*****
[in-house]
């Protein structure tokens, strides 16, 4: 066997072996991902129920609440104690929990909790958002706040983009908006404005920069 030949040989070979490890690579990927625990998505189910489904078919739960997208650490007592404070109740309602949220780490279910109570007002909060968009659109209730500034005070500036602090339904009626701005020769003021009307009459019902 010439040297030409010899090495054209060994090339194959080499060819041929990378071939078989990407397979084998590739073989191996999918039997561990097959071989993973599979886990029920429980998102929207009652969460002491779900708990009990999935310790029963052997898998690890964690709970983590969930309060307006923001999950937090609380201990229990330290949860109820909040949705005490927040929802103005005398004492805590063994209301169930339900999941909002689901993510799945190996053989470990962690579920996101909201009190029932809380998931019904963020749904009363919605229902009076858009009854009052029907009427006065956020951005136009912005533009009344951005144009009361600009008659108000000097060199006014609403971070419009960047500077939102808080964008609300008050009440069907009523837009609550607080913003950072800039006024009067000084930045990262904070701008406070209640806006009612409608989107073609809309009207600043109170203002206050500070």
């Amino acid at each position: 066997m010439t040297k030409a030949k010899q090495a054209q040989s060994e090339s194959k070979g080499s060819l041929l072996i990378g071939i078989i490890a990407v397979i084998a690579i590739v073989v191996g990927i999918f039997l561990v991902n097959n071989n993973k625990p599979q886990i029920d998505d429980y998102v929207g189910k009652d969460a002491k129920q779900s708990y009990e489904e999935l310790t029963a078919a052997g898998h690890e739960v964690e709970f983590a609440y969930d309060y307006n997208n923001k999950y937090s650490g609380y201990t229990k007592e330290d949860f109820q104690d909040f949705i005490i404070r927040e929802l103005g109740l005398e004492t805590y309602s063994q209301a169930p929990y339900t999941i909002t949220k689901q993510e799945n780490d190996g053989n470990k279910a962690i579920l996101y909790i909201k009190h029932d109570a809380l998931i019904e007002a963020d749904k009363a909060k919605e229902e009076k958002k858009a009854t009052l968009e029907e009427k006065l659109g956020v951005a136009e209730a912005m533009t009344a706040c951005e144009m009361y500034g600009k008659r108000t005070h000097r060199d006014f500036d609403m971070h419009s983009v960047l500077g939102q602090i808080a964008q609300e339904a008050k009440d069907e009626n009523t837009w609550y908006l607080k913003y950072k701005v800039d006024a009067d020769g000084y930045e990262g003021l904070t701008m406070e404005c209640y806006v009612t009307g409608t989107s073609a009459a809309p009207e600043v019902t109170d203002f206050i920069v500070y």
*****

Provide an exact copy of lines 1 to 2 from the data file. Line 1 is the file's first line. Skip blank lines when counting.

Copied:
[in-house]
């Protein structure tokens, strides 16, 4: 066997072996991902129920609440104690929990909790958002706040983009908006404005920069 030949040989070979490890690579990927625990998505189910489904078919739960997208650490007592404070109740309602949220780490279910109570007002909060968009659109209730500034005070500036602090339904009626701005020769003021009307009459019902 010439040297030409010899090495054209060994090339194959080499060819041929990378071939078989990407397979084998590739073989191996999918039997561990097959071989993973599979886990029920429980998102929207009652969460002491779900708990009990999935310790029963052997898998690890964690709970983590969930309060307006923001999950937090609380201990229990330290949860109820909040949705005490927040929802103005005398004492805590063994209301169930339900999941909002689901993510799945190996053989470990962690579920996101909201009190029932809380998931019904963020749904009363919605229902009076858009009854009052029907009427006065956020951005136009912005533009009344951005144009009361600009008659108000000097060199006014609403971070419009960047500077939102808080964008609300008050009440069907009523837009609550607080913003950072800039006024009067000084930045990262904070701008406070209640806006009612409608989107073609809309009207600043109170203002206050500070």